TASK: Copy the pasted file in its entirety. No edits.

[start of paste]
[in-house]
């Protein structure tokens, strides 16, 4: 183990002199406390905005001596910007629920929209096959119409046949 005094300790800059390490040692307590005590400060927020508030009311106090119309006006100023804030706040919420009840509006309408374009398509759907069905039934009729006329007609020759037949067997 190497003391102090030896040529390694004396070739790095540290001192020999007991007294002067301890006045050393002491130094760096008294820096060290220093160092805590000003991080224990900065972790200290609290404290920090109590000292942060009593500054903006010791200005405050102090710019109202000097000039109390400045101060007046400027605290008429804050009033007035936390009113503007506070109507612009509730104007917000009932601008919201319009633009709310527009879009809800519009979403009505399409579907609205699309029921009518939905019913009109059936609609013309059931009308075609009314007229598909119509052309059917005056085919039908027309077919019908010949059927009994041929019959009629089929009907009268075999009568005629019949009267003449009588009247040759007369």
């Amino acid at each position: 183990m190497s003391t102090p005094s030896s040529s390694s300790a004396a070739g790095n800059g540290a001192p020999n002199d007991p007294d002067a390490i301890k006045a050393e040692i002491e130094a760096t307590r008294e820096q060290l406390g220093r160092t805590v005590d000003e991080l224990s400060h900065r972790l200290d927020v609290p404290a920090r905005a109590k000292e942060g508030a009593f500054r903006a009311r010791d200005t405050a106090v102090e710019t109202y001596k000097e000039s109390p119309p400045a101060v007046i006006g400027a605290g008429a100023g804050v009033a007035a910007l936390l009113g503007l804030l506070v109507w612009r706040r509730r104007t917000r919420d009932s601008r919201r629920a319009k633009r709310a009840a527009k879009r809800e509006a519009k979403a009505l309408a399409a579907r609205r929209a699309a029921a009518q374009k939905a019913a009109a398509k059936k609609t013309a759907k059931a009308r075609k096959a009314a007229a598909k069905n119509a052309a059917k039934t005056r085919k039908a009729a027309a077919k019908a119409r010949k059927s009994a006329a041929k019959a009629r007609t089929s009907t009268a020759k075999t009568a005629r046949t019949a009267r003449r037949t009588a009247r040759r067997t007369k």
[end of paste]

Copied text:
[in-house]
């Protein structure tokens, strides 16, 4: 183990002199406390905005001596910007629920929209096959119409046949 005094300790800059390490040692307590005590400060927020508030009311106090119309006006100023804030706040919420009840509006309408374009398509759907069905039934009729006329007609020759037949067997 190497003391102090030896040529390694004396070739790095540290001192020999007991007294002067301890006045050393002491130094760096008294820096060290220093160092805590000003991080224990900065972790200290609290404290920090109590000292942060009593500054903006010791200005405050102090710019109202000097000039109390400045101060007046400027605290008429804050009033007035936390009113503007506070109507612009509730104007917000009932601008919201319009633009709310527009879009809800519009979403009505399409579907609205699309029921009518939905019913009109059936609609013309059931009308075609009314007229598909119509052309059917005056085919039908027309077919019908010949059927009994041929019959009629089929009907009268075999009568005629019949009267003449009588009247040759007369």
């Amino acid at each position: 183990m190497s003391t102090p005094s030896s040529s390694s300790a004396a070739g790095n800059g540290a001192p020999n002199d007991p007294d002067a390490i301890k006045a050393e040692i002491e130094a760096t307590r008294e820096q060290l406390g220093r160092t805590v005590d000003e991080l224990s400060h900065r972790l200290d927020v609290p404290a920090r905005a109590k000292e942060g508030a009593f500054r903006a009311r010791d200005t405050a106090v102090e710019t109202y001596k000097e000039s109390p119309p400045a101060v007046i006006g400027a605290g008429a100023g804050v009033a007035a910007l936390l009113g503007l804030l506070v109507w612009r706040r509730r104007t917000r919420d009932s601008r919201r629920a319009k633009r709310a009840a527009k879009r809800e509006a519009k979403a009505l309408a399409a579907r609205r929209a699309a029921a009518q374009k939905a019913a009109a398509k059936k609609t013309a759907k059931a009308r075609k096959a009314a007229a598909k069905n119509a052309a059917k039934t005056r085919k039908a009729a027309a077919k019908a119409r010949k059927s009994a006329a041929k019959a009629r007609t089929s009907t009268a020759k075999t009568a005629r046949t019949a009267r003449r037949t009588a009247r040759r067997t007369k």